A decade ago, an audio amplifier was big, heavy and required a lot of current to work well. Today, even powerful amplifiers can fit into small spaces and don’t weigh nearly as much.
As a result, more manufacturers are opting to include them in their loudspeakers. There are some significant benefits to this approach. First, the amplifiers can be exactly matched to the loudspeakers.
Also, since the amp is in the box, cable runs are incredibly short, which means nearly 100 percent of the amp’s power is delivered to the loudspeaker, not turned into heat in the cable. Crossover points between the loudspeaker drivers can be optimally set, and often DSP is included in the box, which makes for a far more predictable system.
The downside is that if an amp goes on a loudspeaker that is 50 feet in the air, someone has to go up and change it. You also have to supply power to your powered loudspeakers, which means double the number of cables running to each box.
And the inclusion of amps also means that they will be slightly heavier than their unpowered brethren. This is not typically a problem, but it has to be considered.
Which is better? Like all things in audio, it depends. Often, powered loudspeakers are an excellent choice because many of the tuning decisions have been optimized at the factory, which means it should take less time getting them sounding great in the field.
On the other hand, if your installer wants to do something rather custom to accommodate a specific situation, sometimes the added control of separate components is better. The availability of power and space for amps also factor into the decision.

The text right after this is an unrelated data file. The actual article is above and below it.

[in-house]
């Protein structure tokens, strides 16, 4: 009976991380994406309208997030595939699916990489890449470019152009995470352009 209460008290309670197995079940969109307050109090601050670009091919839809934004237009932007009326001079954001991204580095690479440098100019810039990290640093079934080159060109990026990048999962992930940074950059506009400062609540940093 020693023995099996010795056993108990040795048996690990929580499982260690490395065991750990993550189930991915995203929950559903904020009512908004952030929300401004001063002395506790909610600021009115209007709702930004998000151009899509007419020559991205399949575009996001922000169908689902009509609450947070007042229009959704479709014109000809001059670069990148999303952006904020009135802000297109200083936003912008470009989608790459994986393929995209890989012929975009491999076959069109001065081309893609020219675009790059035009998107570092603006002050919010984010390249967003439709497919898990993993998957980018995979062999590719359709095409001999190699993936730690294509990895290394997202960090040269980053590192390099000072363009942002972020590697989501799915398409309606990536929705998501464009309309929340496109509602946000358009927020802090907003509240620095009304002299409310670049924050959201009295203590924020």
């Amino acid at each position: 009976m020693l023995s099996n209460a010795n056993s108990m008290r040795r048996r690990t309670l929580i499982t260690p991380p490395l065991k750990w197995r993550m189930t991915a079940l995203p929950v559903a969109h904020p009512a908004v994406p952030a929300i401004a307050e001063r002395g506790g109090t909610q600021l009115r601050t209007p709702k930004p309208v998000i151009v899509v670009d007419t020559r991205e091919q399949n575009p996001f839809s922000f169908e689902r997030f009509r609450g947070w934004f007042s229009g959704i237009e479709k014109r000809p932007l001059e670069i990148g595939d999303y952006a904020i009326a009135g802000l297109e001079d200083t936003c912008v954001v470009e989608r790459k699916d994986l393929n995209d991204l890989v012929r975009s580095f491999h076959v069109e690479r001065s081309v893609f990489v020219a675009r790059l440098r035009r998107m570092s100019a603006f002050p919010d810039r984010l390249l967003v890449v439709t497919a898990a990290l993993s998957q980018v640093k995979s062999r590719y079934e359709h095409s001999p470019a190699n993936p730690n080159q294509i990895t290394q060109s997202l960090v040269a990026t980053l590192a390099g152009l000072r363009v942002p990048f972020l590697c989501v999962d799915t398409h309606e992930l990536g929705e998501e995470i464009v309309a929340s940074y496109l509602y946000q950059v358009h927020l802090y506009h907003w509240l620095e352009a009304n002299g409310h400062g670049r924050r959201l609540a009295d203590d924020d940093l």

Thankfully, there are excellent choices in both powered and unpowered varieties, and it’s not uncommon to see the same loudspeaker available in both powered and unpowered versions.
Line Array Or Point Source?
Line arrays—multiple identical boxes hung close together in a vertical line—are all the rage right now.
And to be sure, they solve a lot of problems in certain situations. They typically boast good pattern control, are very efficient, and are easy to rig—characteristics that make them excellent choices for large venues.
Nearly every large tour is using line arrays right now for those (and other) reasons. They are not the right choice for every venue, however.
Smaller rooms (under 500) will often be better served with a more traditional point source box. In small rooms, it’s difficult to hang a long enough array to achieve good pattern control, and they get very expensive very quickly when compared to a point source system.
Don’t fall into the trap of thinking that since line arrays are “new technology” they are inherently better. There has been a lot of development going on in both types, and modern point source loudspeakers can be incredibly effective when designed well.
A relatively new type of system is emerging as a great problem solver for certain rooms; the digitally steerable array. Using a larger number of small drivers and a bunch of digital signal processing (DSP), these systems can be life-savers for problematic rooms.
A digitally steerable array can vary it’s coverage both vertically and horizontally to keep sound going where the people are—and away from where they are not. Because they typically use a bunch of small drivers, the footprint is small, making them ideal for very traditional rooms where aesthetics are a big deal.
Get A Listen
If it’s at all possible, you want to listen to the loudspeakers before buying. Ideally, you would be able to hear them in your space. This may not always be possible, or it may not be free. You may have to spend some money to rent the ;pidspeakers, or at least pay for a demo.